Keywords: Informality, trade liberalization, gender, Mexico.
    JEL: F13 F16 J16 J21
    Date: 2017
  3. By: Ceyhun Elgin; Burak Sezgin
    Date: 2017–02
  4. By: Orhan Erem Atesagaoglu; Ceyhun Elgin; Oðuz Öztunalý
    Date: 2017–01
  5. By: Petr Janský; Miroslav Palanský
    Abstract: In this paper we use the new Government Revenue Dataset to analyse fiscal decentralization. We find that developed countries are on average more decentralized than developing countries and that Asia, Europe and North America are among the most fiscally decentralized regions. In our econometric analysis, we examine the relationship between fiscal decentralization and the shadow economy. We hypothesize that decentralization can negatively or positively affect the size of the shadow economy, increasing or decreasing its size, and that this effect can vary according to a country’s level of development. We first replicate earlier results of cross-country analysis and proceed by estimating a fixed effects model, which provides evidence of a relatively robust and statistically significant relationship between tax revenue decentralization and the size of the shadow economy. We find that in developing countries a higher level of decentralization is associated with an increase in the size of the shadow economy, while in developed countries the opposite effect prevails.
    Date: 2016
  6. By: Waknis, Parag
    Abstract: The standard undergraduate textbook models in macroeconomics like the IS-LM/AD-AS model are not disaggregated enough to understand the effects of monetary policy shocks in developing economies typically characterized by substantial informality, and goods and financial markets segmentation. In this paper, I present a version of a segmented markets model based on Williamson (2009, 2011) that could be used as an effective alternative. I demonstrate the use of the framework by analyzing the effects of demonetization- a substantial reduction in the availability of outside money- in a developing country setting.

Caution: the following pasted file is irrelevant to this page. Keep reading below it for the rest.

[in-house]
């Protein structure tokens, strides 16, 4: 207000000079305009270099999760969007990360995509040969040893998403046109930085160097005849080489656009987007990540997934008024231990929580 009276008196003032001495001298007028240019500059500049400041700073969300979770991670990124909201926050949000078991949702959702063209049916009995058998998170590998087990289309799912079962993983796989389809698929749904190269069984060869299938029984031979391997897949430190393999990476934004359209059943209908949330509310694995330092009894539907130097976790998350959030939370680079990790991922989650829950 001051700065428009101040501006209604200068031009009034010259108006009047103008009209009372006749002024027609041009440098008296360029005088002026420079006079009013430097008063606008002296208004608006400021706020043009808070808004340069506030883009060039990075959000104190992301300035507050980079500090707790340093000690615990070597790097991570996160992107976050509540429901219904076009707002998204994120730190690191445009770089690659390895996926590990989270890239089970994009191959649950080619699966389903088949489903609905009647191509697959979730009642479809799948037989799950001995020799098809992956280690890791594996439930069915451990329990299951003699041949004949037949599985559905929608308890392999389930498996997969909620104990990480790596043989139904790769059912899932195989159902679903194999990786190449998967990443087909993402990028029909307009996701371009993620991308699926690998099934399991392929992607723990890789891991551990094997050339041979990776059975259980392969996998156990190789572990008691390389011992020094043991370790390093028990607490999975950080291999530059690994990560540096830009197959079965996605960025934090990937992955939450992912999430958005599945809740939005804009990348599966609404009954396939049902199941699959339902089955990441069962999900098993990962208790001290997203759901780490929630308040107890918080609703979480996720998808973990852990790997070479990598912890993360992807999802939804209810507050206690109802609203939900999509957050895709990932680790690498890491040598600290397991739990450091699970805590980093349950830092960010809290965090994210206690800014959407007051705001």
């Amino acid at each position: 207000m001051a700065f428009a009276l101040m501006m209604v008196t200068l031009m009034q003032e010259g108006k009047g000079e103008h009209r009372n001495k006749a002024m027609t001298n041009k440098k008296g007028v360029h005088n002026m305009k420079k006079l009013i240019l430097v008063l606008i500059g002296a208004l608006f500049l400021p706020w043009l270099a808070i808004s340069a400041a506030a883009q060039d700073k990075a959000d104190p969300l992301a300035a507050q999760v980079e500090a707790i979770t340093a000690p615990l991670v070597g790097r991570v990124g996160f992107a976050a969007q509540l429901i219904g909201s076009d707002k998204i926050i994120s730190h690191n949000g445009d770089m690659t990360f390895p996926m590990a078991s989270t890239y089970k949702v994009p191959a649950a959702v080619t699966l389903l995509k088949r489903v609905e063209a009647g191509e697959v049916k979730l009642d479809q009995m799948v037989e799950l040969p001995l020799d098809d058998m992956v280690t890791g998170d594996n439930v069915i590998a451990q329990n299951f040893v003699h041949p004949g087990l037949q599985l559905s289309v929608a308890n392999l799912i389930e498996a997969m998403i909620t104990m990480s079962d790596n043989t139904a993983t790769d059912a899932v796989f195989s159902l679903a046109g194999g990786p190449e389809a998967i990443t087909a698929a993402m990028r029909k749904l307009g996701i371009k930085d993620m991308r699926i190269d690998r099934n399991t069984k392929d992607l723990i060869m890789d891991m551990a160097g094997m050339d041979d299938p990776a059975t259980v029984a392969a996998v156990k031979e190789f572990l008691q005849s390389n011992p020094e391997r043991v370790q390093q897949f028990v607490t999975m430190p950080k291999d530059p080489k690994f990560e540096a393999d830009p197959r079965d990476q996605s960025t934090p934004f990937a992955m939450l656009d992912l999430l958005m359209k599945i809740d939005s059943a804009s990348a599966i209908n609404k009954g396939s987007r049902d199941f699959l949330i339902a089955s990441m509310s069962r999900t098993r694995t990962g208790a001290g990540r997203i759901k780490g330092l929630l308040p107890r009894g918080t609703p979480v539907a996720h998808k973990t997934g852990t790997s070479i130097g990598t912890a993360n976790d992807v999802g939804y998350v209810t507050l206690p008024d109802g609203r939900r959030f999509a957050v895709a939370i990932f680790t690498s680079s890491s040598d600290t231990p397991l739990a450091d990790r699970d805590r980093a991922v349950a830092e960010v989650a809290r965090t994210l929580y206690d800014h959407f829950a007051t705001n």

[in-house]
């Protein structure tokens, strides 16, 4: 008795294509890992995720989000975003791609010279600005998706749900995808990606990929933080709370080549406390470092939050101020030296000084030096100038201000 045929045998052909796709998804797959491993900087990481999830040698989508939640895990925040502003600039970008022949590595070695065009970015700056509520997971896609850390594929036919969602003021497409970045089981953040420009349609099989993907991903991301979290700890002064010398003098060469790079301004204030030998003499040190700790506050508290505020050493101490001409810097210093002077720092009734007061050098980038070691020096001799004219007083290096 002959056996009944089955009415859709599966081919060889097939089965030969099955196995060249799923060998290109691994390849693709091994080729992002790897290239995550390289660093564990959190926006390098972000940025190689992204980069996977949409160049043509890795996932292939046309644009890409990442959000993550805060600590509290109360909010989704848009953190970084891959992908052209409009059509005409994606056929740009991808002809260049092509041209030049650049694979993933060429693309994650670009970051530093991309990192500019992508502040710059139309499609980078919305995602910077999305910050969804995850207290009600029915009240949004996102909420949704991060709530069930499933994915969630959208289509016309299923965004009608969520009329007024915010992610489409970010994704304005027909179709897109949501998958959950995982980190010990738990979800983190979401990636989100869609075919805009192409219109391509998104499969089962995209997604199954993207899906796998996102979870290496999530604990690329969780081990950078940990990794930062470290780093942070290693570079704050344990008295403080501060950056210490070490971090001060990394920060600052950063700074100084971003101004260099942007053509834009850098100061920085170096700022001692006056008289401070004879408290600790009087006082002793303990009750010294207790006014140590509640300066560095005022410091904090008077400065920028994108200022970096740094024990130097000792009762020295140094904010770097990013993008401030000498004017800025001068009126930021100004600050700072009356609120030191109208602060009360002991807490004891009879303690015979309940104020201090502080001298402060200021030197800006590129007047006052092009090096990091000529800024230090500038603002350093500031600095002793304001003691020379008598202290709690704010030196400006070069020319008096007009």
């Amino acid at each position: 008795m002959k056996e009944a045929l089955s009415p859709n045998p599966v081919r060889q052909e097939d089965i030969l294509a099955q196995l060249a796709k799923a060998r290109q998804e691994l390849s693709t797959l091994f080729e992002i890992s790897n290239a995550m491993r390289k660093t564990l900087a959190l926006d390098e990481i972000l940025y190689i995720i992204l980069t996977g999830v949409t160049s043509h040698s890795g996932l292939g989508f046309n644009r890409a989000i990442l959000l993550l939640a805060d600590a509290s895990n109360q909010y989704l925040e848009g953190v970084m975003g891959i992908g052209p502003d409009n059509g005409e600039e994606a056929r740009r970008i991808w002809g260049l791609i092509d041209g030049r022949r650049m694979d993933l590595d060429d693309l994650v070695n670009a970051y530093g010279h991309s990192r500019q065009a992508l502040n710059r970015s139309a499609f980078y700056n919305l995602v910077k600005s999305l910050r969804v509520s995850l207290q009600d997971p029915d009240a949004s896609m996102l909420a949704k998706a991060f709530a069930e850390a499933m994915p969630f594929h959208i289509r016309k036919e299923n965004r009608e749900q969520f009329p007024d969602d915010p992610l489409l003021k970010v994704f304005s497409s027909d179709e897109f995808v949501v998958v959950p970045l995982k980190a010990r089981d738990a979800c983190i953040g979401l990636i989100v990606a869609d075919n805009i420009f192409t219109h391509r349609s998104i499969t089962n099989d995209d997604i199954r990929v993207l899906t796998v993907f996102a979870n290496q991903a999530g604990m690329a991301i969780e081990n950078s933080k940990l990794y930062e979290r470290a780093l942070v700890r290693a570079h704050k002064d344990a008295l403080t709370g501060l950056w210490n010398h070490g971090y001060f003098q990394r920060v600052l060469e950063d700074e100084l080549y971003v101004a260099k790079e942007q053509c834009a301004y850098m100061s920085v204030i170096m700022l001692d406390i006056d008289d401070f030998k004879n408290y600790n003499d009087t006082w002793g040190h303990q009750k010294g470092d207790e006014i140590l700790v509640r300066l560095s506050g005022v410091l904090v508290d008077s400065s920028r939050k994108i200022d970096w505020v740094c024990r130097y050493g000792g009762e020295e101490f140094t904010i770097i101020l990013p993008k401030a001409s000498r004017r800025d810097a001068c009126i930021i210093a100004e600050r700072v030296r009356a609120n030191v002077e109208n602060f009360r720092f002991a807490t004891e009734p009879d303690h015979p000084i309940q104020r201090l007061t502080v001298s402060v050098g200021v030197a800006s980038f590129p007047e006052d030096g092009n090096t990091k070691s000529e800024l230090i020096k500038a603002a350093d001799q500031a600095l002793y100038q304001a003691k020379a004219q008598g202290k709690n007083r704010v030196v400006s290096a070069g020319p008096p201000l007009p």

Keywords: segmented markets, developing countries, demonetization, economic education, informal markets, undergraduate macroeconomics.
    JEL: A22 E42 O17
    Date: 2017–03–28
  7. By: Andersson, Jonas (Dept. of Business and Management Science, Norwegian School of Economics); Lillestøl, Jostein (Dept. of Business and Management Science, Norwegian School of Economics)
    Abstract: This report analyzes data for three groups of taxpayers in scrutiny of the tax authorities: Taxpayers who, after a tax amnesty, have voluntary come forward with previous unreported taxable income or wealth abroad, taxpayers where there exist automatic abroad control scheme and taxpayers who have been assigned penalty tax. A number of potential key characteristics are selected, and the groups are compared against one another and with a control group of ordinary taxpayers, with the objective to uncover differences between the groups. Three different methods of analysis are used: Simple categorization, correspondence analysis and classification trees. They are of explorative nature and suitable for graphical presentation of results. A comparison of results, and some advantages and disadvantages of the three methods are discussed, in relation to the ambition level: Find the characteristics that separates the groups, or more, establish rules for classification of individuals with unknown membership.
    Keywords: Taxpayers; tax amnesty; simple categorization; correspondence analysis; classification trees
    JEL: C00 H20
    Date: 2017–03–31